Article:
Michigan Tenant-Landlord Law


Fair Housing

The Fair Housing Act was created in order to ensure that everyone is treated equally during the housing process. It protects tenants from discrimination when seraching for a rental property. At the federal level the Fair Housing Act protects the following classes…

  • Race
  • Color
  • National Origin
  • Religion
  • Sex
  • Familial Status
  • Disability

Learn about fair housing at the federal level here /landlord-must-know-fair-housing/

In addition to federal fair housing laws, the Michigan Elliott-Larsen Civil Rights Act prohibits discrimination based on

Security Deposits

  • The collection of security deposits in Michigan isn’t required, but most landlords require them to prove a tenant’s financial stability and guarantee a payment for damaged property
  • Security deposits must not be more than 1.5x a month’s rent. (§§ 554.602)
  • A landlord has 30 days post move out to either return the deposit, or provide an itemized list of damages and how the funds will be used to fix such repairs. (§§ 554.610)
    • If a landlord doesn’t inform the tenant of such repair costs within 30 days, it can be claimed that there are no such damages due and the deposit must be returned in full (§§ 554.610)
    • Failure of the landlord to comply fully constitutes waiver of all claimed damages and makes him liable to the tenant for double the amount of the security deposit retained (§§ 554.613)
  • A separate bank account for the deposit is not required, but it must be placed in a licensed and regulated bank. (§§ 554.604)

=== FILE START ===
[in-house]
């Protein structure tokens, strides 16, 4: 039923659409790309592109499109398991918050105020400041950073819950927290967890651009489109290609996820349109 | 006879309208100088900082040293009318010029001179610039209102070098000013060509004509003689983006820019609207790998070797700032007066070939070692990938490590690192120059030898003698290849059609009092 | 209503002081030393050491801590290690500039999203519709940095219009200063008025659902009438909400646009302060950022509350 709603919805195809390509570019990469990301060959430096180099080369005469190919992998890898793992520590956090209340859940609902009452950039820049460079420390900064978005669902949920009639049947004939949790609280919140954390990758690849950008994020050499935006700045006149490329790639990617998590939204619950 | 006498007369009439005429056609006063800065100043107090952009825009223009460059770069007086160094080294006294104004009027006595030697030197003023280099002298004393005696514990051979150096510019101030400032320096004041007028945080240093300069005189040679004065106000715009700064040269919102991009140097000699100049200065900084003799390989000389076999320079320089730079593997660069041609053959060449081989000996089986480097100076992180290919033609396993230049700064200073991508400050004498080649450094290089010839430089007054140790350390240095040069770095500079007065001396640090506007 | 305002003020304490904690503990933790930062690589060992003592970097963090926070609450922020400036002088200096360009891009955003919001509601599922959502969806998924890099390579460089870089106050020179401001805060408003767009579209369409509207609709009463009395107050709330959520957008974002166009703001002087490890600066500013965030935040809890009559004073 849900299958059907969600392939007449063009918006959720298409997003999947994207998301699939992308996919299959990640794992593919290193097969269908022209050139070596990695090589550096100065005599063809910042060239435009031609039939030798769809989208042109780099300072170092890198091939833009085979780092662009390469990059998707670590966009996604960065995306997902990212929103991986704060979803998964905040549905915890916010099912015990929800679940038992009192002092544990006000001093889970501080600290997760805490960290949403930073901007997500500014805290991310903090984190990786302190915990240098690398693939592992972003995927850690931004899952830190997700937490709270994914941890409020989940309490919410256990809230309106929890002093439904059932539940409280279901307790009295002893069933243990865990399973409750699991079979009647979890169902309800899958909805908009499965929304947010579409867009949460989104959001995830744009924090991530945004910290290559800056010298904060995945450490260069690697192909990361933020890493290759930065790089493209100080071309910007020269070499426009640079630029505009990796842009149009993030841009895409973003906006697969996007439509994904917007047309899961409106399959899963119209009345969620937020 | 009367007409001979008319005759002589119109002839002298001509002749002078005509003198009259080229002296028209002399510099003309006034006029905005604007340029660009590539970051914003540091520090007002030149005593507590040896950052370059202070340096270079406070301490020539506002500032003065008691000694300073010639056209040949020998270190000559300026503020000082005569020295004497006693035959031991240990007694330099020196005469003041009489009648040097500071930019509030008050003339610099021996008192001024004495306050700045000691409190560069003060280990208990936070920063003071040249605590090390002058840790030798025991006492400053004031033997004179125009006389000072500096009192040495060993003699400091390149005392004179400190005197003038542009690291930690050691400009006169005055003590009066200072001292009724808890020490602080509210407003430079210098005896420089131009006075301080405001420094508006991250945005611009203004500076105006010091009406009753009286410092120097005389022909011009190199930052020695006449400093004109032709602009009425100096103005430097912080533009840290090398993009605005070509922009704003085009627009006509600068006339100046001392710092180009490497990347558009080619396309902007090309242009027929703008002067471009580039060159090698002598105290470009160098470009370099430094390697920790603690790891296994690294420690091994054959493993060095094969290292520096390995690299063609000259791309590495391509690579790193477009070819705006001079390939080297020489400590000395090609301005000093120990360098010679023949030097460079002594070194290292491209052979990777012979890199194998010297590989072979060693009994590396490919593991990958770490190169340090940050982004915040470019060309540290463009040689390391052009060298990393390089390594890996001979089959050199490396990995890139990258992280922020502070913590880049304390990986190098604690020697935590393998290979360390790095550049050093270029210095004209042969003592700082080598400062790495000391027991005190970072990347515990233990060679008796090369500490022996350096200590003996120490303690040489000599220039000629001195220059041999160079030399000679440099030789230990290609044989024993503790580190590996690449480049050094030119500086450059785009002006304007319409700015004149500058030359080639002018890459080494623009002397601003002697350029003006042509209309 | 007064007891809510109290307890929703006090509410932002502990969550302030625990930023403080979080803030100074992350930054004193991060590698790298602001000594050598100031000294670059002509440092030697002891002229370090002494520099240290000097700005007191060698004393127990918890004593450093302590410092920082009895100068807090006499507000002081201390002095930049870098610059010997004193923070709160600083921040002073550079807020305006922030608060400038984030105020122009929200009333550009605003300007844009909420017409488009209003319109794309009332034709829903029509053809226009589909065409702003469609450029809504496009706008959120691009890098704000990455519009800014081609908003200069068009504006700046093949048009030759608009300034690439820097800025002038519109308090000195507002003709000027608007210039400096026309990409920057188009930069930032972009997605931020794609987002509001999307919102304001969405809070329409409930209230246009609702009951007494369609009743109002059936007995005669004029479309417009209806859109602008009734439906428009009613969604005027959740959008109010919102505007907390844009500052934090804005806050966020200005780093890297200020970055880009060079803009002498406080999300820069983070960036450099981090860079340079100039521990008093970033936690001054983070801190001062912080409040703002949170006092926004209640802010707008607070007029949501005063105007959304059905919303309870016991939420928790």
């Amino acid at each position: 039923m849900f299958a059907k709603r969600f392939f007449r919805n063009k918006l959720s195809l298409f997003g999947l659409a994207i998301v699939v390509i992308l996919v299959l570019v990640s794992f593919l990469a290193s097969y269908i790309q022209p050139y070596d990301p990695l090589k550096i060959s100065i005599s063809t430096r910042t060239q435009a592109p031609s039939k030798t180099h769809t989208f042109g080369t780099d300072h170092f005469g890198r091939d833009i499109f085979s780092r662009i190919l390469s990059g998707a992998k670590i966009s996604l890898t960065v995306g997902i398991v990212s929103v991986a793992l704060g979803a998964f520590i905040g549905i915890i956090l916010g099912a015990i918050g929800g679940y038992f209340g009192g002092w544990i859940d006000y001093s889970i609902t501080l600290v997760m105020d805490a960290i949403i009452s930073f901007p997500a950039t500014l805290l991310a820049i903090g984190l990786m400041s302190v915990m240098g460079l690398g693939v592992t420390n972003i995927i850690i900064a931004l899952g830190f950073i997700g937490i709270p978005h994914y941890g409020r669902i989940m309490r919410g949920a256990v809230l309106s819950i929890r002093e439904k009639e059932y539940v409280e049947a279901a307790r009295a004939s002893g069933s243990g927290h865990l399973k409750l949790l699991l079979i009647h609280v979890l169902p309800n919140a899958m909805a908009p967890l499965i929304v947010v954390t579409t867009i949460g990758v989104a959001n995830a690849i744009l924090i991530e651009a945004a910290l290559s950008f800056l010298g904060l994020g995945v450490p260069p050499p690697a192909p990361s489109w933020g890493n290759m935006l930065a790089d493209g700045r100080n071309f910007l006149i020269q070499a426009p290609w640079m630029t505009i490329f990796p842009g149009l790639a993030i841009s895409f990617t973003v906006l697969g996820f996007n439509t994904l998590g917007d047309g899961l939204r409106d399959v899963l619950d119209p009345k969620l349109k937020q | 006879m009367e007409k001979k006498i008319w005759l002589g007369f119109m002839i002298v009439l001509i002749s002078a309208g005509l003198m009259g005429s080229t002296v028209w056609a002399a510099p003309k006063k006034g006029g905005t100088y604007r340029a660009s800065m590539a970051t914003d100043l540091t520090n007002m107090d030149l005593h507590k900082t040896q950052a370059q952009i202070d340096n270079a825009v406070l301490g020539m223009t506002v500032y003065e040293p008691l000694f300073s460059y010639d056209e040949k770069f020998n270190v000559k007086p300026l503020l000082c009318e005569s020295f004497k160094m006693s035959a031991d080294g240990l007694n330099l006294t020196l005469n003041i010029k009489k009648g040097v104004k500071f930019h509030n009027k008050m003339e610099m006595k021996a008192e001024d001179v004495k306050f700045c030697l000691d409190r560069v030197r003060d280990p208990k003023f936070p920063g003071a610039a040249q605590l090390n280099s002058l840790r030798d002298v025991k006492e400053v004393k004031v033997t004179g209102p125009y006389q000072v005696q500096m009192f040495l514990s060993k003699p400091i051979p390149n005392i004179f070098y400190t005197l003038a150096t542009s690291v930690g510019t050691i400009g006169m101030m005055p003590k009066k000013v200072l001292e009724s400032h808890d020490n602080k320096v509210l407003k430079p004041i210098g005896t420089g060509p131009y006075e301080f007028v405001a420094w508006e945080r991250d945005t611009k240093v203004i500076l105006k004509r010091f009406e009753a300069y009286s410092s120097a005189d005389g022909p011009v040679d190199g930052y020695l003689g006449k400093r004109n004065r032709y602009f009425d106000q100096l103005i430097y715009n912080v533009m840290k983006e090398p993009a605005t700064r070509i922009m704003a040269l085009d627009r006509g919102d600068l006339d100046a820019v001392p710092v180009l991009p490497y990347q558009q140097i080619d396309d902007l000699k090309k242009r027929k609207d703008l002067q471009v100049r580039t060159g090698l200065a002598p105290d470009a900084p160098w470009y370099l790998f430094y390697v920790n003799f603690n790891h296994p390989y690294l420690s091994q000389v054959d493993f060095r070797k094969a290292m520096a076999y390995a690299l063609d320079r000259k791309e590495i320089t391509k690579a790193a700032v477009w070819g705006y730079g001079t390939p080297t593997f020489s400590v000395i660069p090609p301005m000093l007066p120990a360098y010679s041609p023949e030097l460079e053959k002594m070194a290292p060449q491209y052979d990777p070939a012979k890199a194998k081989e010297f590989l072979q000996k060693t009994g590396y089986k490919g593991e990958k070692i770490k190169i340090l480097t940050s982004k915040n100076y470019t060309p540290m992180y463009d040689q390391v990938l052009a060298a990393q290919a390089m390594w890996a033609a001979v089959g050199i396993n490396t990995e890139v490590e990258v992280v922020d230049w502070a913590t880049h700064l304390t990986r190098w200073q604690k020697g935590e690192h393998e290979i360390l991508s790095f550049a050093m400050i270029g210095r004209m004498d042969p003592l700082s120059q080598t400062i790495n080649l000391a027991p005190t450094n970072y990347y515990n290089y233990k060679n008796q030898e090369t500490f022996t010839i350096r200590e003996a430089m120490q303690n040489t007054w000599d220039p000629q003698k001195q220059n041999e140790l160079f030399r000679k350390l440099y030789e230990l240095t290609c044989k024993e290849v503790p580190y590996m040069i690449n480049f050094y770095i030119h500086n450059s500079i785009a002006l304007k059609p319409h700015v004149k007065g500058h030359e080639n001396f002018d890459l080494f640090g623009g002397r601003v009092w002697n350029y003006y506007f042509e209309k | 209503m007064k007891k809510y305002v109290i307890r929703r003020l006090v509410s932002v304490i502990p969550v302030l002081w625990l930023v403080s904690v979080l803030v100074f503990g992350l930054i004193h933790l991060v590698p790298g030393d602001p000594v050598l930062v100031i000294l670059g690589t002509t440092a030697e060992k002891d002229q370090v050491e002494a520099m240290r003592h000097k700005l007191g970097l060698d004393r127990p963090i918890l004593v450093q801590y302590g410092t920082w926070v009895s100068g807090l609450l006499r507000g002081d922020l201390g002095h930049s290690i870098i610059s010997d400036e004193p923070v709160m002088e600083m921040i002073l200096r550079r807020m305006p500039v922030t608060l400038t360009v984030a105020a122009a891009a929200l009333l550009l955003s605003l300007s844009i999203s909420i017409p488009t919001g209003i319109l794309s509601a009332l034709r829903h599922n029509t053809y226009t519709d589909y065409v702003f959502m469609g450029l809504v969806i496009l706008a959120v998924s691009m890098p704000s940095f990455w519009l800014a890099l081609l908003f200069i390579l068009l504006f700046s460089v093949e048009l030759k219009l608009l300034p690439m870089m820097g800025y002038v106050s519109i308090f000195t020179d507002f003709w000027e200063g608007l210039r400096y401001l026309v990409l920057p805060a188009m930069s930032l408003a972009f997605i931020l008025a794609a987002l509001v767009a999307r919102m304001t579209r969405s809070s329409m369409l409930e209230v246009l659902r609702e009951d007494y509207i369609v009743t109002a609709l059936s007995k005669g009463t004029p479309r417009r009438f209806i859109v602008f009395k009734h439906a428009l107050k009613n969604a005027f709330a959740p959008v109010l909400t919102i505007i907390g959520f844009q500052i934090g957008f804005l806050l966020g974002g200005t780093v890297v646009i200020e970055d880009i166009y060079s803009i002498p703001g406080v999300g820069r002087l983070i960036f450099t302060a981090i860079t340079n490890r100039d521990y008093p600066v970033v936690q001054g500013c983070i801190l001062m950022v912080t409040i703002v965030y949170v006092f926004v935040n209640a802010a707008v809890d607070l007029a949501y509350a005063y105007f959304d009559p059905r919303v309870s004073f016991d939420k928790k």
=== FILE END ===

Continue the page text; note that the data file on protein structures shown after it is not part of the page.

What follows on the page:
• In Michigan, there is no required interest owed to the tenant from the deposit.

Rent and Late fees

  • In Michigan, there are no statutes regarding late fee maximums, grace periods, nor notices involving rent increase.
  • Rent is due as stated in the lease.
  • Landlords are allowed to accept rent payments of any form.
  • The tenant is allowed to withhold rent if the property is deemed uninhabitable by a government agency or department, and a reasonable amount of time has passed following the notification for the landlord to repair.
    • This amount, however, must be paid to this enforcement agency and thus, the agency may pay escrow account funds to the landlord to defray the cost of correcting the violations. The unspent escrow funds must be returned if the tenant moves out prior to the repairs being made. (§§ 125.530)

Notices and Entry

  • If the landlord wishes to terminate the lease early, they have to give a notice period of 30 days if is a month-to-month lease. (§§ 554.134(1))
    • If the lease is on a week-to-week basis, the landlord must notify the tenant 7 days prior to early eviction. (§§ 554.134(1))
    • If the lease is yearly with no end date, the landlord must notify the tenant 1 year prior to early eviction. (§§ 554.134(3))
  • There are no statutes regarding notice before a landlord’s entry for repairs, emergencies, or property showings.
  • If a landlord has strong evidence that a tenant has abandoned a property he/she may enter the property without notice. (§§ 600.2918(3)(c))


  • A landlord is required to disclose any known presence of lead paint on the property. If there is a presence of lead paint in the unit or common area, the lease must include a federally-approved attachment on lead poisoning prevention.
  • Rental agreements must noticeably include notification of the Michigan Truth in Renting Act, see specific text here (§§ 554.1634)

Eviction Laws

  • When it is failure to pay rent, the tenant has 7 days to pay you otherwise the eviction notice can be filed with the courts.
  • When there is another lease violation (e.g. subletting), the tenant has 30 days to resolve the violation from the point that the eviction notice is served. Otherwise the eviction notice will be filed with the courts.

For more information on Michigan Landlord Tenant laws please visit their website here.

As the situation with COVID-19 continues to evolve, the moratorium on foreclosures and evictions will continue to impact millions of rental properties across the country. For the most up to date information on this legislation, as well as to see if your city or county has additional directives in place, please contact your local representative.

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